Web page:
Sri Lanka’s war seen far from over

COLOMBO, Sri Lanka

The government has won a major battle this week, but the fighting is far from over in one of the world’s longest, bloodiest civil wars.

Analysts say that the Sri Lankan military’s capture of the last Tamil Tiger rebel stronghold in eastern Sri Lanka is a major boost for the government, but one that could snare thousands of soldiers in a war of attrition.

The rebels, from the minority Tamil community, appear to have melted away from an area of dense jungle where troops said they had won a battle giving them control of the Eastern Province, an area of about 3,720 square miles considered the rebels’ last major stronghold in the region.

But the rebels retain power in the country’s north and can now resort to hit-and-run attacks in the east, despite losing both the battle near the lagoon town of Batticaloa and the provincial territory they formerly controlled, analysts said.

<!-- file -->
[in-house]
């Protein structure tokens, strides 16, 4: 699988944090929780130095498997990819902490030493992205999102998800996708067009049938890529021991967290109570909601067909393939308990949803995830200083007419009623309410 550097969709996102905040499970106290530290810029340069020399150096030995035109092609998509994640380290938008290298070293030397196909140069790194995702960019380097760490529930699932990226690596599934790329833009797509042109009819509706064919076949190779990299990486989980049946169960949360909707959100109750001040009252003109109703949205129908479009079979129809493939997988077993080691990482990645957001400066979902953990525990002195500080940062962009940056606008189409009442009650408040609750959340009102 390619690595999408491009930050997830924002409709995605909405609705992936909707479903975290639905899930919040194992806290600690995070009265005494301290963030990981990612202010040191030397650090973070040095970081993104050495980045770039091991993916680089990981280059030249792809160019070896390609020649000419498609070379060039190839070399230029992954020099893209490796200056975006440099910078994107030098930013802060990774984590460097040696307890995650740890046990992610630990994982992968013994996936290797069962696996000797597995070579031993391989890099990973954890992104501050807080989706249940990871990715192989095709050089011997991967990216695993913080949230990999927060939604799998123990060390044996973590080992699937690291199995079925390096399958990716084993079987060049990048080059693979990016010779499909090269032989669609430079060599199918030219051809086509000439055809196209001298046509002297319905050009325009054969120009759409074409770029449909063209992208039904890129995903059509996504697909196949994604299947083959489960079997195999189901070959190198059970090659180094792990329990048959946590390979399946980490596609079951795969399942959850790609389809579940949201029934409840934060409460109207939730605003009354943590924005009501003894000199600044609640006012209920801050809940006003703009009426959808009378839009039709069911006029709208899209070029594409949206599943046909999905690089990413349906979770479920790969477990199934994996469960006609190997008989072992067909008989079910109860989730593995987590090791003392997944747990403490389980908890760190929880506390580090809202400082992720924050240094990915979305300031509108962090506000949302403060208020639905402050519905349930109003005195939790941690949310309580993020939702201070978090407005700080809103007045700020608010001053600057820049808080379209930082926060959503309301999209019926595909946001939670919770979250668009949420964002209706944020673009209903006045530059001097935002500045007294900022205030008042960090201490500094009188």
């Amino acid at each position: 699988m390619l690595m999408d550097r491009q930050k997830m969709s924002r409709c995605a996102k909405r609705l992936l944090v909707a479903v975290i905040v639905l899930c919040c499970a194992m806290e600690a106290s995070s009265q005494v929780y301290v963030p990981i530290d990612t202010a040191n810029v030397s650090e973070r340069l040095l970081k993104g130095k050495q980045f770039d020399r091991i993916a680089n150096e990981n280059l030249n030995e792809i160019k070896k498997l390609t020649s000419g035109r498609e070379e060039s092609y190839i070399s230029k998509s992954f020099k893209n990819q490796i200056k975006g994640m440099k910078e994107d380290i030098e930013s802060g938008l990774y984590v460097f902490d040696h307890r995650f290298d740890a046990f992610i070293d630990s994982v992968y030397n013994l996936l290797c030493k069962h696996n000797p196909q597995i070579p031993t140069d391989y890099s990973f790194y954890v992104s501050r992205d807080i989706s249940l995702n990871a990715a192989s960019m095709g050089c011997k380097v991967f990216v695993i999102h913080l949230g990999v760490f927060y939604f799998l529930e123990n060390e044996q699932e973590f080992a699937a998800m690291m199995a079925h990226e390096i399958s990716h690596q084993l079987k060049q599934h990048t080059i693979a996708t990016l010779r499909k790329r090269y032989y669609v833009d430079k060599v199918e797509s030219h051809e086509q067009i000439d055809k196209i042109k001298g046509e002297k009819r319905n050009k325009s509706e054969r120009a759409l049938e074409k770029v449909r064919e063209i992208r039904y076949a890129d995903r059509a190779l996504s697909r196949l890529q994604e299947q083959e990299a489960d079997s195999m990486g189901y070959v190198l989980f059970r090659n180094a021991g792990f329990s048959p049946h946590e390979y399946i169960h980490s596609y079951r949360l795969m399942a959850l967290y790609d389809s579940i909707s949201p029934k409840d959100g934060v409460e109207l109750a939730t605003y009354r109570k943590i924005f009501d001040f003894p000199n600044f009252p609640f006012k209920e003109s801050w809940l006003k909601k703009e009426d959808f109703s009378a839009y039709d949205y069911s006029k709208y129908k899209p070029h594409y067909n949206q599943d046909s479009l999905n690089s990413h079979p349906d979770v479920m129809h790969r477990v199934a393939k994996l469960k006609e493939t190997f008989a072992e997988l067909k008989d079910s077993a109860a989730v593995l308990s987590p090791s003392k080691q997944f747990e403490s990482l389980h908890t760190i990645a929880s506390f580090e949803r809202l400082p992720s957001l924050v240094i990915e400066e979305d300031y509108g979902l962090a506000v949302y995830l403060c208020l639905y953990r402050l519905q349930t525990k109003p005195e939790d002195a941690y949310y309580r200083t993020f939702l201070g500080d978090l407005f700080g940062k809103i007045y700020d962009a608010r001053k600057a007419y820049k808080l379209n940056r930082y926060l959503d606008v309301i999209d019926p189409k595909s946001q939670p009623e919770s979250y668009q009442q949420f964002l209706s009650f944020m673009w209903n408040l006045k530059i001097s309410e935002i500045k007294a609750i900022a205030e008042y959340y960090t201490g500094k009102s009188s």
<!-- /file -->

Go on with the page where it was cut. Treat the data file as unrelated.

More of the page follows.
“It was a well-planned operation executed with minimum casualties,” retired Brig. Gen. Vipul Boteju said of the military advance, which involved months of aerial bombardments and ground attacks in the Thoppigala jungle.

“Troop morale is very high after this success, but holding the newly captured areas will require more men,” he said.

The government had control of the Eastern Province for the first time in over a decade, but there was still potential for trouble, the retired general said.

This is because captured territory needs to be consolidated, but the remaining rebels in the area have become a more elusive, almost invisible enemy.

“It will be difficult to prevent infiltration and hit-and-run attacks,” he said. “The [troop] numbers must be increased in the next three to four months or else there will be problems.”

Defense analyst Namal Perera also said the military success had created new problems for the government.

“Now that the entire Eastern Province is under government control, it must be responsible for law and order there,” Mr. Perera said.

That means more manpower to hold the newly controlled territory, he said.

The extra responsibility could force the military to delay offensives against the large Liberation Tigers of Tamil Eelam (LTTE) ministate still operating in the north, he said.

“As long as the army is tied down in the east, the LTTE has an assurance that the military will not make a push for the north,” he said.

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